It's all to do with PATH's.
"./" means "this current directory", so that when you use this to precede the file, it tells the OS to execute that file with that name that is in the current directory.
If you are familiar with the windows implementation of the PATH variable, then Linux is similar.
My Windows PATH variable looks like this:
Path=C:\WINDOWS\system32;C:\WINDOWS;C:\WINDOWS\System32\Wbem;C:\PROGRAM FILES\THINKPAD\UTILITIES;C:\PROGRA~1IBM\CLIENT~1;C:\PROGRA~1\IBM\CLIENT~1\Shared;C:\PROGRA~1\IBM\CLI ENT~1\Emulator;
What this means, is that when I try to run a command (and I don't specify the directory) MS windows will look in each of the locations specified in my "path" variable for that executable file. If it doesn't find the executable, and the file is not in the current directory then you get the error "command not found" (or similar).
Linux has the exact same functionality. The path statement on Linux might look like this:
which gives you the directories that linux will look in for an executable.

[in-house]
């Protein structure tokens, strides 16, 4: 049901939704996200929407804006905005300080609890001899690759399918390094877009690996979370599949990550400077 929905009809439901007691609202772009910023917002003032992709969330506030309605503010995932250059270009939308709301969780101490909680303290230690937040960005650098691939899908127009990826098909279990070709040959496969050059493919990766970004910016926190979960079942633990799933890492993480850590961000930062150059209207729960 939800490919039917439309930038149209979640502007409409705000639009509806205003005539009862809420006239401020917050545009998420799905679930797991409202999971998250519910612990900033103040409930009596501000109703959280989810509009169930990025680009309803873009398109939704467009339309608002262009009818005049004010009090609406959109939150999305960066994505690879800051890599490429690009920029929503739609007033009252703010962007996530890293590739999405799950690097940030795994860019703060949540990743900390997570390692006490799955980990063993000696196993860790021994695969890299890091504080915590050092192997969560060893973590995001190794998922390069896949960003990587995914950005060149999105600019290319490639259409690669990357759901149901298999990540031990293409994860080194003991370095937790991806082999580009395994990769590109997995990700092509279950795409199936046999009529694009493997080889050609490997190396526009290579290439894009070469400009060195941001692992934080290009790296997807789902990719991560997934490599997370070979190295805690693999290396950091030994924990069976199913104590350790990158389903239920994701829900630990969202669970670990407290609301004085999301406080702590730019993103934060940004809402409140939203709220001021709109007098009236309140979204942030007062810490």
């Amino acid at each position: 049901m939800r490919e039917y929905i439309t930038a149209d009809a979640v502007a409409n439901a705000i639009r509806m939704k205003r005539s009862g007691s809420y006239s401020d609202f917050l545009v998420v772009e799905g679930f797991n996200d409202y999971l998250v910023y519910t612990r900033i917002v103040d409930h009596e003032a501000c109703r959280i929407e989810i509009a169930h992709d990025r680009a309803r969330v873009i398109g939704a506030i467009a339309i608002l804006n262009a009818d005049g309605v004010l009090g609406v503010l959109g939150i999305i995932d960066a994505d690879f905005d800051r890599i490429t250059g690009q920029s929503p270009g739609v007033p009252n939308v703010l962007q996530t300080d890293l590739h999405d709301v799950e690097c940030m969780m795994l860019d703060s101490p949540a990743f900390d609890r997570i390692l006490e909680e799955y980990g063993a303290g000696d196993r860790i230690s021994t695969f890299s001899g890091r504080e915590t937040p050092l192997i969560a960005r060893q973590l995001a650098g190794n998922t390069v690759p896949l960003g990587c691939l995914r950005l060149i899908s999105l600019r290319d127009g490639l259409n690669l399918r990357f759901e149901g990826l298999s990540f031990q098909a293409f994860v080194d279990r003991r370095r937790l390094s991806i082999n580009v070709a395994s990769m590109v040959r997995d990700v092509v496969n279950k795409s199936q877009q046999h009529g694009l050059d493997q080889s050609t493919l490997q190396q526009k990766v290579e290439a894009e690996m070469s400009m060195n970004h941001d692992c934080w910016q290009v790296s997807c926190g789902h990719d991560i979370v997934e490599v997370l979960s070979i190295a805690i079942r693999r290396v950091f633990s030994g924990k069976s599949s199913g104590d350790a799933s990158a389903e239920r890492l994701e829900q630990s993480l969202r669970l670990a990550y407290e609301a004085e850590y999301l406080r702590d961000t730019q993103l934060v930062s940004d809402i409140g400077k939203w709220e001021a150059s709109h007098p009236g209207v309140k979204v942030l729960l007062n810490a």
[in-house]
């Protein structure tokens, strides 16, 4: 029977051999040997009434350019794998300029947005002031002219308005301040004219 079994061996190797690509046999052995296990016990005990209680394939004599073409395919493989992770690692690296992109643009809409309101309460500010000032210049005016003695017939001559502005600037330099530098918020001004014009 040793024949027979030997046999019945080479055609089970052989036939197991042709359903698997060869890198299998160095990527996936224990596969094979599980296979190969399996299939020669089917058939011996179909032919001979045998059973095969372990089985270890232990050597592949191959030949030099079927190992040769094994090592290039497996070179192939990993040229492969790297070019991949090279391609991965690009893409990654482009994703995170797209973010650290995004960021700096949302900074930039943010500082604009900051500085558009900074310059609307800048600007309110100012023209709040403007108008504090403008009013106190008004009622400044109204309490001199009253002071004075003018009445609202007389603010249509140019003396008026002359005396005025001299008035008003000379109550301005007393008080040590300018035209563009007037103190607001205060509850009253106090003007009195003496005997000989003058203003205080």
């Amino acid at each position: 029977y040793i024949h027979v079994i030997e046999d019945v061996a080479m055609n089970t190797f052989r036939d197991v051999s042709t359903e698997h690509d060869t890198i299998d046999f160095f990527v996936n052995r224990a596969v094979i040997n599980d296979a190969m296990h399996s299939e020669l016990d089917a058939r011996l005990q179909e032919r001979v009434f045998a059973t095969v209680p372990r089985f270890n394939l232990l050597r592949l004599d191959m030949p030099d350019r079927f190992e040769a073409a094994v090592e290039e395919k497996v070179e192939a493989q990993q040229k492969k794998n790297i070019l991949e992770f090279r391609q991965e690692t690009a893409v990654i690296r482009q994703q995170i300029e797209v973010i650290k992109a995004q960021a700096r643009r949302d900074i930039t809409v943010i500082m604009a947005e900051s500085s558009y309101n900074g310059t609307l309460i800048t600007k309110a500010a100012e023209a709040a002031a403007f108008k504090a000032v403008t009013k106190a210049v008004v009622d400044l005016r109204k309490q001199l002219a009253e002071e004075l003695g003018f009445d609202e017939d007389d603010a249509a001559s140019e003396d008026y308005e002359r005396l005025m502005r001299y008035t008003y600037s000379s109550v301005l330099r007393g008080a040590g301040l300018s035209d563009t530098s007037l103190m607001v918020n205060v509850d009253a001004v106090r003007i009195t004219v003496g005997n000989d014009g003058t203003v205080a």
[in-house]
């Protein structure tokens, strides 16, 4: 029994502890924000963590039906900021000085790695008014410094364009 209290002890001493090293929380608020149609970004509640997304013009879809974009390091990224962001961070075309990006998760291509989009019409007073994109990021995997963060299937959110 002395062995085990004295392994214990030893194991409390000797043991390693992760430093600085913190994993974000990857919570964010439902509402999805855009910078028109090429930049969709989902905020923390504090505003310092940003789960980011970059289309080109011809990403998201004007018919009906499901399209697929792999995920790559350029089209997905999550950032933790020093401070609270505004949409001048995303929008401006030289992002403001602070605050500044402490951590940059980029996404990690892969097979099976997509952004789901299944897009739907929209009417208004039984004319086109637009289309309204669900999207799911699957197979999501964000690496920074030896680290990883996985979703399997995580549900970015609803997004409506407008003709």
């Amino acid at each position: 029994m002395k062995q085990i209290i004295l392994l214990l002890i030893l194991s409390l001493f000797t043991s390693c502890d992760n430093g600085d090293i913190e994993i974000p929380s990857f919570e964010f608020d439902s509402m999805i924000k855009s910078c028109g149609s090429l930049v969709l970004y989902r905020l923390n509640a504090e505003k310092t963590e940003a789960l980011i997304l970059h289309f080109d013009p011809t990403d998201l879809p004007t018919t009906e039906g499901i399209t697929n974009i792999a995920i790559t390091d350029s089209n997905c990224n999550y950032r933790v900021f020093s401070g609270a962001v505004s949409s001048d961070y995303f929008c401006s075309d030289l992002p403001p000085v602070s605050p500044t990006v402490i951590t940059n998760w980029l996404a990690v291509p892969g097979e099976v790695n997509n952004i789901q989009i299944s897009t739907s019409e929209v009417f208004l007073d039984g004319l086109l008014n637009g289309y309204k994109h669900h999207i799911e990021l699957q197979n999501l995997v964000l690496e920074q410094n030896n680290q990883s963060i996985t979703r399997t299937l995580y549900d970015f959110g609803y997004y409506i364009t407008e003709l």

One of the quirks of Windows v's Linux is that by DEFAULT Windows will look in the directory you are currently in for an executable, without having to specify the current directory in the PATH. Linux doesn't do this. If the file is in the current directory, then you need to explicitly specify this using the "./" reference.
With both OS, if the file isn't in any of the dir's specified in the PATH statement, then you will need to give the OS the FULL path to the executable file, so that it can find it.
The command to view the environment variables (including PATH) on both OS is "set" by itself, which will display all of the current environment variables. Just scroll up to find the PATH variable.